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In Javascript, is there a way to cache results for functions that are:

  • a). Computationally expensive.
  • b). Called multiple times.

Take for example a recursive factorial function that gets called frequently. Usually I'd create a separate array such as facotrialResults = []; and add my results to them when I calculate them, factorialResults[x] = result; However, is there a better way to accomplish this caching without the use of adding a new variable to the global namespace?

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4 Answers 4

You could consider rolling the underscore library into your environment. It's useful for many things, including its memoize function

Memoizes a given function by caching the computed result. Useful for speeding up slow-running computations. If passed an optional hashFunction, it will be used to compute the hash key for storing the result, based on the arguments to the original function. The default hashFunction just uses the first argument to the memoized function as the key.

var fibonacci = _.memoize(function(n) {
  return n < 2 ? n : fibonacci(n - 1) + fibonacci(n - 2);
});
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You could attach a hash to the function that you want to cache.

var expensive_fn = function(val) {
  var result = arguments.callee.cache[val];
  if(result == null || result == undefined) {
    //do the work and set result=...
    arguments.callee.cache[val]=result;
  }
  return result;
}
expensive_fn.cache = {};

This would require that the function is a 1-1 function with no side effects.

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.callee deprecated ecma5 and it destruct own function –  blueiur Jul 26 '12 at 0:01
    
Then you can just refer to the function explicitly. –  matsko Jul 27 '12 at 0:11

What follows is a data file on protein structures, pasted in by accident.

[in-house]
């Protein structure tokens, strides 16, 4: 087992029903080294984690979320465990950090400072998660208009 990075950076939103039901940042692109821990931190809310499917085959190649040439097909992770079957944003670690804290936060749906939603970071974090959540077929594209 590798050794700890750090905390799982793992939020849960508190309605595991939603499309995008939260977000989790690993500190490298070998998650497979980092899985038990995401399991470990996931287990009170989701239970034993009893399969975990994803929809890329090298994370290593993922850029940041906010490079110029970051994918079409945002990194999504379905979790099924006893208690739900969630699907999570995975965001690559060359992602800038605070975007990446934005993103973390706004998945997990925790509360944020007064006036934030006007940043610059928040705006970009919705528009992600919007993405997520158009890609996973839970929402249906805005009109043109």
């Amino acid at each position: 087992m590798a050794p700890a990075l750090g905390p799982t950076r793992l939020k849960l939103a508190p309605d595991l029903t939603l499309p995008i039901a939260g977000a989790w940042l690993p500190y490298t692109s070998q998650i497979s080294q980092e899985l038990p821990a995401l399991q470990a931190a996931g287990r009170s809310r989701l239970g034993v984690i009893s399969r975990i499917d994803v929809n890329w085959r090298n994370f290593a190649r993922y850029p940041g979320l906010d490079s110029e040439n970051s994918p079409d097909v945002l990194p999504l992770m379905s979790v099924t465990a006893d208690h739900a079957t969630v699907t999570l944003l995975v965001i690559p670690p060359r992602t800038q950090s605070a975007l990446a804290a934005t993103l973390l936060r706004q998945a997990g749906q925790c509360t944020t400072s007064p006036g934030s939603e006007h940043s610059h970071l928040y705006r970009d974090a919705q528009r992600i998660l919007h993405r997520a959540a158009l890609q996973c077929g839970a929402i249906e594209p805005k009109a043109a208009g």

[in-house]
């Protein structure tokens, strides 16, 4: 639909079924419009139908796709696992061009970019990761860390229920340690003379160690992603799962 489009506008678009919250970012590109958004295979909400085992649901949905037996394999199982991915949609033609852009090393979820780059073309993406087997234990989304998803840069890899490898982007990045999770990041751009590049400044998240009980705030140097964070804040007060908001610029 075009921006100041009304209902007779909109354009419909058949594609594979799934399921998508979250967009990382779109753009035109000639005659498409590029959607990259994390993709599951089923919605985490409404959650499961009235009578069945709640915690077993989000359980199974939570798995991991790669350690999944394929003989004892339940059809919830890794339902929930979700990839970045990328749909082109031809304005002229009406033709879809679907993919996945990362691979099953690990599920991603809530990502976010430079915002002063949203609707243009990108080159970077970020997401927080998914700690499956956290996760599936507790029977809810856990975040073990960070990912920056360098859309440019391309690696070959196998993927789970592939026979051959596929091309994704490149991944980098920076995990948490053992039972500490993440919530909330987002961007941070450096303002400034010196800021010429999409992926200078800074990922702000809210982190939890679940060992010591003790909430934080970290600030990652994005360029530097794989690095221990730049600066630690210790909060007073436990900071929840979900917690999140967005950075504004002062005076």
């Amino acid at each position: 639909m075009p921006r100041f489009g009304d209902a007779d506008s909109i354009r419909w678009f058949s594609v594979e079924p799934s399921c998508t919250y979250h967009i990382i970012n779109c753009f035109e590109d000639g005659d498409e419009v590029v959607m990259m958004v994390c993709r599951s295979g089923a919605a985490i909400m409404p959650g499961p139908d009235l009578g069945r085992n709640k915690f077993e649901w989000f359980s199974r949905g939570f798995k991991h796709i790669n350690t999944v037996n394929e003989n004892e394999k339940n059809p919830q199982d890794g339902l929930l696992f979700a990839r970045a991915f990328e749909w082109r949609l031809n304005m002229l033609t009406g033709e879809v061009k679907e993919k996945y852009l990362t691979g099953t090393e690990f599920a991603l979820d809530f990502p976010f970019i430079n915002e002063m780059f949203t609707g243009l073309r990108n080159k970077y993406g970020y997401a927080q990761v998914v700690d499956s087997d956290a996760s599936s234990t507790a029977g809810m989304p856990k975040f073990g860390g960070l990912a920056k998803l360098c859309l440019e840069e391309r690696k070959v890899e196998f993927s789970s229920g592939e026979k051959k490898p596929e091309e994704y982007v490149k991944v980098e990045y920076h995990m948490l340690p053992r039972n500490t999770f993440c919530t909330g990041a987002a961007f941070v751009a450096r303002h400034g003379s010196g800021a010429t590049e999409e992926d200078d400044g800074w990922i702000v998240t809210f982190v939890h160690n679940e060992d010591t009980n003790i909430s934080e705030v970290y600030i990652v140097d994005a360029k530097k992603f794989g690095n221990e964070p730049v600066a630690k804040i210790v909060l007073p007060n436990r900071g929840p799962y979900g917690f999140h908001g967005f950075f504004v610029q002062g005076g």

up vote 1 down vote accepted

You can define your own function properties so that the cached results are associated with the function, rather than populating the global namespace in a new array:

function factorial(n) {
  if (n > 0) {
    if (!(n in factorial))  // Check if we already have the result cached.
      factorial[n] = n * factorial(n-1);
    return factorial[n];
  }
  return NaN;
}
factorial[1] = 1; // Cache the base case.

The only problem with this is the overhead of checking if the result has been cached. However, if the complexity of the check is much lower than recomputing the problem, then it is well worth it.

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it destruct own function i think cache function must wrap own function is better. –  blueiur Jul 26 '12 at 0:00

using cache

it's general solution

// wrap cache function
var wrapCache = function(f, fKey){
    fKey = fKey || function(id){ return id; };
    var cache = {};

    return function(key){
        var _key = fKey(key); 
        if (!cache[_key]){
            cache[_key] = f(key);
        };

        return cache[_key];
   };
};

// functions that expensive
var getComputedRGB = function(n){
    console.log("getComputedRGB called", n) ;
    return n * n * n; 
};

// wrapping expensive
var getComputedRGBCache = wrapCache(getComputedRGB, JSON.stringify);


console.log("normal call");
console.log(getComputedRGB(10));
console.log(getComputedRGB(10));
console.log(getComputedRGB(10));
console.log(getComputedRGB(10));
// compute 4 times


console.log("cached call") ;
console.log(getComputedRGBCache(10));
console.log(getComputedRGBCache(10));
console.log(getComputedRGBCache(10));
console.log(getComputedRGBCache(10));
// compute just 1 times


// output
=> normal call 
getComputedRGB called 10
1000
getComputedRGB called 10
1000
getComputedRGB called 10
1000
getComputedRGB called 10
1000

=> cached call
getComputedRGB called 10
1000
1000
1000
1000
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